“We have always underlined the importance of the realization of the inflation targets by the Central Bank. The inflation rate has, however, not only been higher than the targets, but has also continued increasing. At the same time, the Central Bank's policies are away from achieving the bank's own targets. There is a difference between setting inflation targets and making this a part of monetary policy. There has recently been a tendency that sees it as enough to have a target. We have been wondering whether an impossible-to-reach target has been set. Or is there any obstacle before the realization of the policies which are necessary to achieve the goal? I should sincerely say that we are failing to understand this” said the president of the Industry and Business Association of Turkey (TÜSİAD), Cansen Başaran-Symes, at a joint meeting with the World Bank on Feb. 25.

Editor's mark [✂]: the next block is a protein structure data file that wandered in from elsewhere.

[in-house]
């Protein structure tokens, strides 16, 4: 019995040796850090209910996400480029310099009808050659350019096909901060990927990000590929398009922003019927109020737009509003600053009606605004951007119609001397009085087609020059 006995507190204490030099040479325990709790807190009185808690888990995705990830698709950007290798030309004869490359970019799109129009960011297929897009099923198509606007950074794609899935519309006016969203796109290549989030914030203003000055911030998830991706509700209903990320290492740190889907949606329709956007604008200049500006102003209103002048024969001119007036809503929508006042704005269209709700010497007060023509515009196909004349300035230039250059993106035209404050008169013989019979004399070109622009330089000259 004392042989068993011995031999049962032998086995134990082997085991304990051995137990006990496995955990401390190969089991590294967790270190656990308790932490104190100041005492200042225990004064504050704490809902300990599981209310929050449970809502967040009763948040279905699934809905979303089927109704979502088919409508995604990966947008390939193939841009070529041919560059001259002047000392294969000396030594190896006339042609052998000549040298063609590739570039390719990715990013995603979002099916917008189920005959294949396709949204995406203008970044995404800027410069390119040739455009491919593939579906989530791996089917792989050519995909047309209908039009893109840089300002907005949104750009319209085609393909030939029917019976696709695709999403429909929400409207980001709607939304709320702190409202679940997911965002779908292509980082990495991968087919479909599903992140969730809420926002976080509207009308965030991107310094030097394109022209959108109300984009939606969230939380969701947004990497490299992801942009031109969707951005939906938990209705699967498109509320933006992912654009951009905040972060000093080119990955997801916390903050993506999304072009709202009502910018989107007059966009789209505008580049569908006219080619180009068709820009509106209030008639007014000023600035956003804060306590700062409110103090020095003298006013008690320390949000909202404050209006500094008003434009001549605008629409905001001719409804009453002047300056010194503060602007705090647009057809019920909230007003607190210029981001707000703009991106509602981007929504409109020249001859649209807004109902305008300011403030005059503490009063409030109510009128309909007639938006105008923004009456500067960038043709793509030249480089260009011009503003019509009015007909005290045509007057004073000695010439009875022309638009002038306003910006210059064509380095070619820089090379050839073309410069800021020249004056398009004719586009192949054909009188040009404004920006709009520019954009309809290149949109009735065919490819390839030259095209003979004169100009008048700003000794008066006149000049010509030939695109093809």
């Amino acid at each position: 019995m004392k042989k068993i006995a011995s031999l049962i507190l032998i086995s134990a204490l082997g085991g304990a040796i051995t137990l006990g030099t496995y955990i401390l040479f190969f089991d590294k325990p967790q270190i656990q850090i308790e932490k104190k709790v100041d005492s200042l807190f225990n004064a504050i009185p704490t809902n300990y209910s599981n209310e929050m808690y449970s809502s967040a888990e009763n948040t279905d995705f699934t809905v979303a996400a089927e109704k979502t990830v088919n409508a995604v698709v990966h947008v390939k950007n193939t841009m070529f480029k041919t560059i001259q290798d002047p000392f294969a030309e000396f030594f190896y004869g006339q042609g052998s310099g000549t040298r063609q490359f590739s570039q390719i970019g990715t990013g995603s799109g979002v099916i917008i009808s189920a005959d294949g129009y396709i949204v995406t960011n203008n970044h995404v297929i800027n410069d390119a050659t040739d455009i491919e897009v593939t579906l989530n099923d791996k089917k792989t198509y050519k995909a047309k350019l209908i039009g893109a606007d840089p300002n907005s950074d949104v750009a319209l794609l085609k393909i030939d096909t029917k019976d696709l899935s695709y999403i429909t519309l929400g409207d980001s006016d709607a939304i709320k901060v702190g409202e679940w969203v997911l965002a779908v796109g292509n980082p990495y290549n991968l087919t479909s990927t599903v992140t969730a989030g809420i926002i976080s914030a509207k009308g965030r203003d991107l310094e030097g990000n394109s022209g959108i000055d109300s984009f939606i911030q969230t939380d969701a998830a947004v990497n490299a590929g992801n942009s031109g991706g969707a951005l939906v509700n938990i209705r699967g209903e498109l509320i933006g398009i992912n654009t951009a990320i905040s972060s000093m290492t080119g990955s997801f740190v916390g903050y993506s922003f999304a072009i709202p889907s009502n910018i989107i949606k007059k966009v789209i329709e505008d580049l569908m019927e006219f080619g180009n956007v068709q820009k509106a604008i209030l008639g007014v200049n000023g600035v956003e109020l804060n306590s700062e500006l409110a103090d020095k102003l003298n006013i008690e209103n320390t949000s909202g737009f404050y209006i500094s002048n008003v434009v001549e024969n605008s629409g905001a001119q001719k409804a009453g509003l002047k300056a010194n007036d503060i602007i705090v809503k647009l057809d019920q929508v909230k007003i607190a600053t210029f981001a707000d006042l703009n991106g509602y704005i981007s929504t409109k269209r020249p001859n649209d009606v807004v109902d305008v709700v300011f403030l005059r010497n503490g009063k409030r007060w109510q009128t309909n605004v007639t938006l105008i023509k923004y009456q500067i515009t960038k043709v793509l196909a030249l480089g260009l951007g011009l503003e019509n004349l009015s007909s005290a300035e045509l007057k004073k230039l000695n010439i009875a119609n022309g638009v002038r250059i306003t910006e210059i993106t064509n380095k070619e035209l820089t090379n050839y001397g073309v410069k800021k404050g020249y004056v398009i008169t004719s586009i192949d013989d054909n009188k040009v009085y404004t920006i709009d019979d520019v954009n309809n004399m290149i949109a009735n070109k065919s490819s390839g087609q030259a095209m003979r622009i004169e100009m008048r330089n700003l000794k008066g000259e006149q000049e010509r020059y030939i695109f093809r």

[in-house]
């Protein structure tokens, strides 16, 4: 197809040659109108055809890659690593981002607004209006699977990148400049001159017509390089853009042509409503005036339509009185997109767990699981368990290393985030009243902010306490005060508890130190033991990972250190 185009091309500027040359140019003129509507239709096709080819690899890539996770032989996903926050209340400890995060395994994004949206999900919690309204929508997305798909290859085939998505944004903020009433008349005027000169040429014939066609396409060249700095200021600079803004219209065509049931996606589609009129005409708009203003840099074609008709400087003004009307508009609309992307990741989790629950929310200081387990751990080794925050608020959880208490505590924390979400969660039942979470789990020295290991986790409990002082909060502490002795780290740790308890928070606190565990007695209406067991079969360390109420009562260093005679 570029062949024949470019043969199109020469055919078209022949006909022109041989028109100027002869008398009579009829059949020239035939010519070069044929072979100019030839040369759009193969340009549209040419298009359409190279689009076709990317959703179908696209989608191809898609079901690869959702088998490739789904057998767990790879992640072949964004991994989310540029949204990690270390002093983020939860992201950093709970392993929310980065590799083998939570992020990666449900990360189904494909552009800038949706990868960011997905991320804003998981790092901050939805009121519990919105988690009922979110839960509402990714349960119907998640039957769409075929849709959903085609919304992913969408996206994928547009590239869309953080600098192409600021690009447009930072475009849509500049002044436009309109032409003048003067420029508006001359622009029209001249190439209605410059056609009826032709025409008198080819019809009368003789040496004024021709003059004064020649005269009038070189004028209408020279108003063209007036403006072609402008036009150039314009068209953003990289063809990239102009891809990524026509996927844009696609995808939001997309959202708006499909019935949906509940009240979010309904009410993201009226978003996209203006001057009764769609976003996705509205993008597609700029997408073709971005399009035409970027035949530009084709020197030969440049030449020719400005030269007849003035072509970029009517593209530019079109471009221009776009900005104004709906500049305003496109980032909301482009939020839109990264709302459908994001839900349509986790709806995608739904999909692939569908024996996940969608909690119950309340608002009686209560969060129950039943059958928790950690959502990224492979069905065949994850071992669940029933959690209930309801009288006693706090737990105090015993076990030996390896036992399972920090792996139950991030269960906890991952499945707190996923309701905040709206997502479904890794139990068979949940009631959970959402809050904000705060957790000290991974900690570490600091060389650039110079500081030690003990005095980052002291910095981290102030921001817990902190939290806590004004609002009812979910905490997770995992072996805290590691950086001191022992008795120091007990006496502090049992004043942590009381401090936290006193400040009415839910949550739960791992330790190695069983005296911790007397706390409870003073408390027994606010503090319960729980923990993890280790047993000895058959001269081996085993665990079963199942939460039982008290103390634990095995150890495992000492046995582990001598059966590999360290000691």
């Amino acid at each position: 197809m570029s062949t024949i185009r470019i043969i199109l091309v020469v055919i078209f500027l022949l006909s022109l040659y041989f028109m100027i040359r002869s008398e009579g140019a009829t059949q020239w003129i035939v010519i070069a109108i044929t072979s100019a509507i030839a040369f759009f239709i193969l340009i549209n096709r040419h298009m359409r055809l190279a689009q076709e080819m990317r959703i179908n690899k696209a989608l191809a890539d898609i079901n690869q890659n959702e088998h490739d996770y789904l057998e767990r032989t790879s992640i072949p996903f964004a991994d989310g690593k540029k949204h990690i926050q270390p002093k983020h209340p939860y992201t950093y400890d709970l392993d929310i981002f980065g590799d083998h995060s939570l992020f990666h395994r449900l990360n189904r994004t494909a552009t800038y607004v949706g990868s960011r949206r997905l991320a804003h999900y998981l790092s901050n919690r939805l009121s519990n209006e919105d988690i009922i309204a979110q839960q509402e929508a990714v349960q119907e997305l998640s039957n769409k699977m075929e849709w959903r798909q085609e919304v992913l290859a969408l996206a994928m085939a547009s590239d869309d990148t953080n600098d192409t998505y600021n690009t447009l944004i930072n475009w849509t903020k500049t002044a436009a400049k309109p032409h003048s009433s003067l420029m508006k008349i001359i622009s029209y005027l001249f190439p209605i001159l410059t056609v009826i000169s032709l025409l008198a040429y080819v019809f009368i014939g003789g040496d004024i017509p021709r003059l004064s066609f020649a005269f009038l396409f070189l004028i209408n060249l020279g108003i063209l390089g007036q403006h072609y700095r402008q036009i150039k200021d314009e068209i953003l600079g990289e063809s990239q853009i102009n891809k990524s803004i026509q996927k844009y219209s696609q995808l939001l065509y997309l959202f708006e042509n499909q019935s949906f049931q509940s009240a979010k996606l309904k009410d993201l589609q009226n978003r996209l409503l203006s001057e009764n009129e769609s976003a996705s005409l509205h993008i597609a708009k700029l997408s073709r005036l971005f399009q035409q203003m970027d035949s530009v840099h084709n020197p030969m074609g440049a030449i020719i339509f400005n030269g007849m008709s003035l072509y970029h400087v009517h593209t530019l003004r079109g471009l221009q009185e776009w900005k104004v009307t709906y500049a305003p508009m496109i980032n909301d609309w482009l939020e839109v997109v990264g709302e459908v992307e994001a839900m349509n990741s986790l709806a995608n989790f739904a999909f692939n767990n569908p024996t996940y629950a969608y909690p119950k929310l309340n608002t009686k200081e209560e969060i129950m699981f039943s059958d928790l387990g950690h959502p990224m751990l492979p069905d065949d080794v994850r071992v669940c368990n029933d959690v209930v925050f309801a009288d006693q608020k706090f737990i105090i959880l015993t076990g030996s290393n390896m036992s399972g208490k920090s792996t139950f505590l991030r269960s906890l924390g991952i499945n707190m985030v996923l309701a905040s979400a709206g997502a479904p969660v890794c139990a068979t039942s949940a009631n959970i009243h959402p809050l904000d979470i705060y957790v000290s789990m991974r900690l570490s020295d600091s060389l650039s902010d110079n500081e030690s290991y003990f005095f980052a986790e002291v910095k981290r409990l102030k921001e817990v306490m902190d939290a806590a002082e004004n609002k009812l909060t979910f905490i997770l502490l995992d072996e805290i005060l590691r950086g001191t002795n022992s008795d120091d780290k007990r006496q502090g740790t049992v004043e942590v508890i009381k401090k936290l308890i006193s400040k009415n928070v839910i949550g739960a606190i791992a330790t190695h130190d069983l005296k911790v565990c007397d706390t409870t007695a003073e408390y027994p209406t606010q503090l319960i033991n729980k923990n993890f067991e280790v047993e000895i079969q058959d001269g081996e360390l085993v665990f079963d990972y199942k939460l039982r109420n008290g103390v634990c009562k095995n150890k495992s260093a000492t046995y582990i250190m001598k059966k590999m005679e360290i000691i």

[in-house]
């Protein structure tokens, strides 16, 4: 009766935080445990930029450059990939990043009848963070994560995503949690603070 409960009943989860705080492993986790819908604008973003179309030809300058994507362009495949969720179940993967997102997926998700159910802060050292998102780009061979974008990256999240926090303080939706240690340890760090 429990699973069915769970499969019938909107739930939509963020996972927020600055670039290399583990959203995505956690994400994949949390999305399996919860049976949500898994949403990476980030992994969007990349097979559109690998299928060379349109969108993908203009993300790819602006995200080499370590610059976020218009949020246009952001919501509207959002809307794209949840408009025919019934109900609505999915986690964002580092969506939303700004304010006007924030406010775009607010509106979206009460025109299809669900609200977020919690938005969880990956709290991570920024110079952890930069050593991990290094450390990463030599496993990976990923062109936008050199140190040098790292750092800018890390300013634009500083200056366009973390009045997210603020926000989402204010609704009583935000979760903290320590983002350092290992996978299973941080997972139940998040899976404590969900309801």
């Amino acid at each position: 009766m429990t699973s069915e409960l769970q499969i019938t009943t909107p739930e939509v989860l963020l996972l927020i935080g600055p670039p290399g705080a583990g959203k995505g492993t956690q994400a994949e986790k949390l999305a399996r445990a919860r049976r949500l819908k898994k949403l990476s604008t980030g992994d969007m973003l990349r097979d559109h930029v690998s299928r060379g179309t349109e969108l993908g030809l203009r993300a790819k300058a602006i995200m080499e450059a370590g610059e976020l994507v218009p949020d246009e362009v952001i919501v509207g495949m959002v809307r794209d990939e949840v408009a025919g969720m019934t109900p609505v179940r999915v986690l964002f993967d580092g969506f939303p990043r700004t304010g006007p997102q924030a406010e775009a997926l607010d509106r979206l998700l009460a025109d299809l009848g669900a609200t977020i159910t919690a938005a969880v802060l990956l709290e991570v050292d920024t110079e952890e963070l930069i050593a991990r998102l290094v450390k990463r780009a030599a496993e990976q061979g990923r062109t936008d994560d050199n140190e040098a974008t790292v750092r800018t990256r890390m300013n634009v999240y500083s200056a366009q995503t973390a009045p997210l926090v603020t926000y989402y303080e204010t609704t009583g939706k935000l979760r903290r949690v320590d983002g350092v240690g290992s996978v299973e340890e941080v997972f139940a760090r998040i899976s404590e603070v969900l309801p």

Inflation was announced 8.81 percent in 2015, much higher than the Central Bank's target of 5 percent. The inflation rate then rose by 1.82 percent in January, triggered by persistently high food costs and tax hikes, especially on alcoholic beverages and tobacco products, lifting the annual inflation rate to 9.58 percent, close to double digit levels and the highest since May 2014. The Central Bank increased its inflation forecast rate in January by one point from 6.5 to 7.5 for 2016, having kept its “5 percent target” for the following three years.
Symes noted global risks have continued to rise, including slowing global economic recovery and the deterioration in emerging economies, at the launch of the “Global Economic Prospects: Spillovers amid Weak Growth” report in Istanbul.
“We have seen the Syrian issue has been deepening and a dramatic rise in terror attacks across the globe, including Turkey. The geopolitical risks have unfortunately skyrocketed” she said, adding that the oil plunge has destabilized many countries.